|Eagles and Lions heading in opposite directions, just not as predicted|
|Written by Admin|
|Thursday, 20 September 2007 12:35|
One more victory could validate Detroit's status as a legitimate contender in the NFC. Another loss would put the Eagles in dire straits.
The upstart Lions visit Philadelphia on Sunday, looking to go 3-0 for the first time in 27 years. The Eagles haven't lost their first three games since Andy Reid's first season as coach in 1999.
``This is the proof of what I've been telling you since the last third of last season,'' said Lions quarterback Jon Kitna, who boldly predicted 10 wins for his team. ``Obviously, the only things that matter are wins and losses. But when you were with this team on a daily basis last year, you started to see the culture changing and guys starting to make plays.
``Last year, we were a little outmanned. This year, we feel pretty good and things are happening. You guys are starting to see the change. We have already seen it.''
The Lions haven't had a winning record since 2000, and they've won just one playoff game since capturing the 1957 NFL title. In contrast, the Eagles have had at least one playoff victory in six of the last seven years.
Detroit blew a 17-point lead, but rallied for a 36-21 win at Oakland in the opener. An ugly 20-17 overtime win over Minnesota put the Lions at 2-0 for the first time since 2004. They finished 6-10 that year.
Now the schedule gets tougher for Detroit. Trips to Philly and Washington are sandwiched around a home game against defending NFC champion Chicago.
``The competition is internal, just to see how we react to success,'' right tackle George Foster said. ``If you go through the roster with anybody we're going to play this year, man to man, is there any reason why we shouldn't win? I don't think so.''
The Eagles entered this season with Super Bowl aspirations. But they lost 16-13 at Green Bay in Week 1 and 20-12 to Washington at home on Monday night.
They were in the same spot in 2003, rebounded to win 12 of their final 14 games and hosted the conference championship game, losing to Carolina.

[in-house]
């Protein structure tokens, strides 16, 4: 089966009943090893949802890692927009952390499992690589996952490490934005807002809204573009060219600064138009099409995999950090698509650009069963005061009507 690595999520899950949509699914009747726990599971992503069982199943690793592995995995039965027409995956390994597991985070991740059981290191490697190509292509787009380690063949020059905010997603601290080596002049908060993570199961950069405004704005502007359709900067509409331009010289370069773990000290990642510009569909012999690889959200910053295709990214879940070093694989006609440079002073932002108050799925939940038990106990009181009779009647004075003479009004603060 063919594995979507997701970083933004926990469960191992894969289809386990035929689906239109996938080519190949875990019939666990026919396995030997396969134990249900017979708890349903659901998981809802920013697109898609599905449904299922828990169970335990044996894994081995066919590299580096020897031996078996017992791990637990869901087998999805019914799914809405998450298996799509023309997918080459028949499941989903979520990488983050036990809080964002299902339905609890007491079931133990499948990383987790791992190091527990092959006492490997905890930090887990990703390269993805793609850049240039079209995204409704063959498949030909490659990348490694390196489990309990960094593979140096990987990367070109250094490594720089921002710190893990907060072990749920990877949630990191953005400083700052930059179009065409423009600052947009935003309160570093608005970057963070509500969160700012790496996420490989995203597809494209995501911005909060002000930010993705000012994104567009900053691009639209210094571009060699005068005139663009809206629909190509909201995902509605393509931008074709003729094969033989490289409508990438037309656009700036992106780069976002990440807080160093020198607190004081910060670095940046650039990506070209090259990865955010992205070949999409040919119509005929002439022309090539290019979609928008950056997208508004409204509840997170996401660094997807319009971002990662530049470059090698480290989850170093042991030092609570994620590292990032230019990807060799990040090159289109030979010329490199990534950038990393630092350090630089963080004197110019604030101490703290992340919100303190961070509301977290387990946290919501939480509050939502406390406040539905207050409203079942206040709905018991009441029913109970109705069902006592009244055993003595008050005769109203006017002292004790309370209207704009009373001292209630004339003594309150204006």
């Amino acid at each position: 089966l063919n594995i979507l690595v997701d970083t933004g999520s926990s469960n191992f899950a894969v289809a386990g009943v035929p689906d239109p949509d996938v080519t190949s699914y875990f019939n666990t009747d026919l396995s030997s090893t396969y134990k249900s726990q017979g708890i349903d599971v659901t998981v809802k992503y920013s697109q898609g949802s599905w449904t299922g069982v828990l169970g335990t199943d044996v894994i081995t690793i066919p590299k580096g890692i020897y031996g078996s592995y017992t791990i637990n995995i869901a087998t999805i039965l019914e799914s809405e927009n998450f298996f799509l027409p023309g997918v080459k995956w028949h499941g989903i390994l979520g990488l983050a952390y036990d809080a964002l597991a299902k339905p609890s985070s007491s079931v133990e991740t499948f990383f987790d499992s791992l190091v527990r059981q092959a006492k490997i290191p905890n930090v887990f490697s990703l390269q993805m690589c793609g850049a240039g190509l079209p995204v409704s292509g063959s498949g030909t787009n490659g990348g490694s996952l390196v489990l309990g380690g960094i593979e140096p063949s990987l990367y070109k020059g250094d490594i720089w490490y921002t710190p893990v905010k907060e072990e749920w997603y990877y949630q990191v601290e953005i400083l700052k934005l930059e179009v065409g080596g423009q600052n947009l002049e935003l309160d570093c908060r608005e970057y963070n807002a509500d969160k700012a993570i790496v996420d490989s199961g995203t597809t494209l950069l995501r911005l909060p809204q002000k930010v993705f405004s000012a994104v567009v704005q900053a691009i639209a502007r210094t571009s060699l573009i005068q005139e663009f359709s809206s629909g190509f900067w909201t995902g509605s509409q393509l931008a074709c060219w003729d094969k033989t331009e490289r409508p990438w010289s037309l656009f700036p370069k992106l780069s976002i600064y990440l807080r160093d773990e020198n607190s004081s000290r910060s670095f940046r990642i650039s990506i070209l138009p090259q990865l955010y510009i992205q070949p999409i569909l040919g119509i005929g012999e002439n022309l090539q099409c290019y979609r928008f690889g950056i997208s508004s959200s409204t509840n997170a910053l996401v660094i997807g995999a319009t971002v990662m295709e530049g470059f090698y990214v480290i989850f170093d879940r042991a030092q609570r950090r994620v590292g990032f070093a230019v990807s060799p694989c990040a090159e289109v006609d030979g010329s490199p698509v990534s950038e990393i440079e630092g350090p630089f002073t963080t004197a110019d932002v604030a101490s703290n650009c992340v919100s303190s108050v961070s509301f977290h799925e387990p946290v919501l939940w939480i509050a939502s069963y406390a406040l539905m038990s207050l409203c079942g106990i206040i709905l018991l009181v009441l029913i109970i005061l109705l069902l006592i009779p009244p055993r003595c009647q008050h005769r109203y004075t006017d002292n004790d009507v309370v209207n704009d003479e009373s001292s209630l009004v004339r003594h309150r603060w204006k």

``I think the seriousness of the situation is quite evident,'' All-Pro safety Brian Dawkins said. ``Guys understand what it is we need to do from this point on and the hole we've dug ourselves.''
The problem for Philadelphia is on the offensive side. Five-time Pro Bowl quarterback Donovan McNabb has struggled in his first two games since major knee surgery, and a once-potent group is out of sync. The Eagles have run 23 plays inside the red zone and managed just one touchdown.
McNabb spent a lot of time this week answering questions about his statement on HBO that black quarterbacks face greater scrutiny than their white counterparts. He's lost six of his last seven starts and is 9-12 since the Eagles lost to New England in the Super Bowl in January 2005. Fans booed McNabb against the Redskins and some are calling for rookie Kevin Kolb or backup A.J. Feeley to replace the nine-year veteran.
``I don't make excuses. If I'm out on the field, I'm out there to make plays,'' McNabb said. ``If we just eliminate half of those negative plays, and also obviously get in the end zone and score, we wouldn't even be talking about what we've been talking about with my play. As a person for myself, I'm very critical. I know I'm capable of playing a lot better.''
While McNabb isn't sharp, Kitna is thriving in Detroit's pass-happy offense. He's completed 71 percent of his passes for 534 yards, four touchdowns and three interceptions. Kitna got knocked out with a concussion in the first half against the Vikings, only to return to lead the Lions to a win.
Kitna has better options than McNabb. Talented wide receivers Roy Williams, Calvin Johnson, Mike Furrey and Shaun McDonald have combined for 32 catches for 535 yards and five TDs. No Eagles wideout has more than eight receptions.
``Defenses are at a disadvantage,'' Williams said. ``When we go four wide receivers, these four wides can beat two starters out there on the field. The problem that the defense has is they have to bring in their third or fourth corner at the one-two corner spot. It creates a disadvantage for the defense, and as long as we do what we can do, we'll be fine.''
Adding to Philadelphia's problems is a lengthy injury list. Dawkins (neck stinger), running back Brian Westbrook (knee), Pro Bowl cornerback Lito Sheppard (knee), free safety Sean Considine (knee) and tight end L.J. Smith (groin) each missed at least one practice.
The Lions are quite a bit healthier. There's even a chance running back Kevin Jones could play his first game since a foot injury sidelined him last December.
Jones grew up in nearby Chester, and his father, Thomas, was part of the construction crew that helped build Lincoln Financial Field.